Barbara Lounsberry traces Woolf’s development as a writer through her first twelve diaries--a fascinating experimental stage, where the earliest hints of Woolf’s pioneering modernist style can be seen.
In her third and final volume on Virginia Woolf’s diaries, Barbara Lounsberry reveals new insights about the courageous last years of the modernist writer’s life, from 1929 until Woolf’s suicide in 1941. Woolf turned more to her diary—and to the diaries of others—for support in these years as she engaged in inner artistic wars, including the struggle with her most difficult work, The Waves, and as the threat of fascism in the world outside culminated in World War II.
Virginia Moylan investigates subjects as varied as Hurston’s reporting on the trial of Ruby McCollum (a black woman convicted of murdering her white lover), her participation in designing an "anthropologically correct" black baby doll to combat stereotypes, her impassioned and radical biography of King Herod, and her controversial objections to court-ordered desegregation.
Marked by a rejection of traditional affiliations such as nation, family, and religion, modernism is often thought to privilege the individual over the community. The contributors to this volume question this assumption, uncovering the communal impulses of the modernist period across genres, cultures, and media.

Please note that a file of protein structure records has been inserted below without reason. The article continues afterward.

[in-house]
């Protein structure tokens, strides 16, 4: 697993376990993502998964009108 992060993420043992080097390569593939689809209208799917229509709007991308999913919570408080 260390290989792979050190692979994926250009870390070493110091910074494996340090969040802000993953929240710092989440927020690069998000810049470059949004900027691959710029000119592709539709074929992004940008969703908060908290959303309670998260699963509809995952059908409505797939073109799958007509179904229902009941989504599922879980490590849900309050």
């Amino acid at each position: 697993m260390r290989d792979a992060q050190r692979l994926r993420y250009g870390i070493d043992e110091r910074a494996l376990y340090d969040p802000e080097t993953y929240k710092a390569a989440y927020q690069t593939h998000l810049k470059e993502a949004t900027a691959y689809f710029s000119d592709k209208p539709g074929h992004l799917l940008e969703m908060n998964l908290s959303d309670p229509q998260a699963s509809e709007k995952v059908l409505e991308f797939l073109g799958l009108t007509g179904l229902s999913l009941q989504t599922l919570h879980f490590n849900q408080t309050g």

Featuring figures as varied as Julius Caesar, Zulu king Cetewayo, Noel Coward, Edward Elgar, and Benjamin Disraeli, this volume brilliantly demonstrates how Shaw put something of himself into all of his "people."
Challenging the tendency of scholars to view women writers of the modernist era as isolated artists who competed with one another for critical and cultural acceptance, Women Making Modernism reveals the robust networks women created and maintained that served as platforms and support for women’s literary careers. This volume shows how women’s writing communities interconnected to generate a current of energy, innovation, and ambition that was central to the modernist movement.
At the turn of the twentieth century, new technologies such as the phonograph, telephone, and radio changed how sound was transmitted and perceived. In Modernist Soundscapes, Angela Frattarola analyzes the influence of “the age of noise” on writers of the time, showing how modernist novelists used sound to bridge the distance between characters and to connect with the reader on a more intimate level.